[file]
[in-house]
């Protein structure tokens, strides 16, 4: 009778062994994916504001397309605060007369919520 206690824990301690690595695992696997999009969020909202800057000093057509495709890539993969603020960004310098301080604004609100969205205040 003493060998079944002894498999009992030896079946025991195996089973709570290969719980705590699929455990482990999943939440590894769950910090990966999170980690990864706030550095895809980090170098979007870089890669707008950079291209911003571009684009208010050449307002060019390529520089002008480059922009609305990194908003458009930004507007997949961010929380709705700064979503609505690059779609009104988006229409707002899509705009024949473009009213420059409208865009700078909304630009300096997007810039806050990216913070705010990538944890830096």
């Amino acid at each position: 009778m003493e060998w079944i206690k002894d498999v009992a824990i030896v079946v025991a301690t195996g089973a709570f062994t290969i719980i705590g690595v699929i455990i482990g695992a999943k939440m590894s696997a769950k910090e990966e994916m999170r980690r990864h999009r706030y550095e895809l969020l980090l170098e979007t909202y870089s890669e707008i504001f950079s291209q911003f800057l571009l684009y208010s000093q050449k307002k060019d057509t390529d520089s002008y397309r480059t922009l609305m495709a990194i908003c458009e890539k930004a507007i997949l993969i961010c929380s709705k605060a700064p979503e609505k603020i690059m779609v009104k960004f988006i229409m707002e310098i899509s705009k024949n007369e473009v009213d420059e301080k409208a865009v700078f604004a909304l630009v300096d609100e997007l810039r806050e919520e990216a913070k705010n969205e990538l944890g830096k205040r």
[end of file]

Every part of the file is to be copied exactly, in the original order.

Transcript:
[in-house]
């Protein structure tokens, strides 16, 4: 009778062994994916504001397309605060007369919520 206690824990301690690595695992696997999009969020909202800057000093057509495709890539993969603020960004310098301080604004609100969205205040 003493060998079944002894498999009992030896079946025991195996089973709570290969719980705590699929455990482990999943939440590894769950910090990966999170980690990864706030550095895809980090170098979007870089890669707008950079291209911003571009684009208010050449307002060019390529520089002008480059922009609305990194908003458009930004507007997949961010929380709705700064979503609505690059779609009104988006229409707002899509705009024949473009009213420059409208865009700078909304630009300096997007810039806050990216913070705010990538944890830096």
């Amino acid at each position: 009778m003493e060998w079944i206690k002894d498999v009992a824990i030896v079946v025991a301690t195996g089973a709570f062994t290969i719980i705590g690595v699929i455990i482990g695992a999943k939440m590894s696997a769950k910090e990966e994916m999170r980690r990864h999009r706030y550095e895809l969020l980090l170098e979007t909202y870089s890669e707008i504001f950079s291209q911003f800057l571009l684009y208010s000093q050449k307002k060019d057509t390529d520089s002008y397309r480059t922009l609305m495709a990194i908003c458009e890539k930004a507007i997949l993969i961010c929380s709705k605060a700064p979503e609505k603020i690059m779609v009104k960004f988006i229409m707002e310098i899509s705009k024949n007369e473009v009213d420059e301080k409208a865009v700078f604004a909304l630009v300096d609100e997007l810039r806050e919520e990216a913070k705010n969205e990538l944890g830096k205040r």